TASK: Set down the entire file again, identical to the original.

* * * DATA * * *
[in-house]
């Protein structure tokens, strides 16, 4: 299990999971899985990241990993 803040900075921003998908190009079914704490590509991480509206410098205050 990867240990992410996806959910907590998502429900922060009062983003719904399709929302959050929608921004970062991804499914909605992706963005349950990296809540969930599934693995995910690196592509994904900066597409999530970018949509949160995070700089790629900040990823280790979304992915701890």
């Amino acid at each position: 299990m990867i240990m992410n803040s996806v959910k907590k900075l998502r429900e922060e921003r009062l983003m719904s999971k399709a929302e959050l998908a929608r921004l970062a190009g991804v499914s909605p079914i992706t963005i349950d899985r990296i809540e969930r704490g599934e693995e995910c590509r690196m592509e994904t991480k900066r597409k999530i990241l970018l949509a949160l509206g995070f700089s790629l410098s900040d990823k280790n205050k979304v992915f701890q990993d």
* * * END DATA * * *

[in-house]
């Protein structure tokens, strides 16, 4: 299990999971899985990241990993 803040900075921003998908190009079914704490590509991480509206410098205050 990867240990992410996806959910907590998502429900922060009062983003719904399709929302959050929608921004970062991804499914909605992706963005349950990296809540969930599934693995995910690196592509994904900066597409999530970018949509949160995070700089790629900040990823280790979304992915701890």
């Amino acid at each position: 299990m990867i240990m992410n803040s996806v959910k907590k900075l998502r429900e922060e921003r009062l983003m719904s999971k399709a929302e959050l998908a929608r921004l970062a190009g991804v499914s909605p079914i992706t963005i349950d899985r990296i809540e969930r704490g599934e693995e995910c590509r690196m592509e994904t991480k900066r597409k999530i990241l970018l949509a949160l509206g995070f700089s790629l410098s900040d990823k280790n205050k979304v992915f701890q990993d």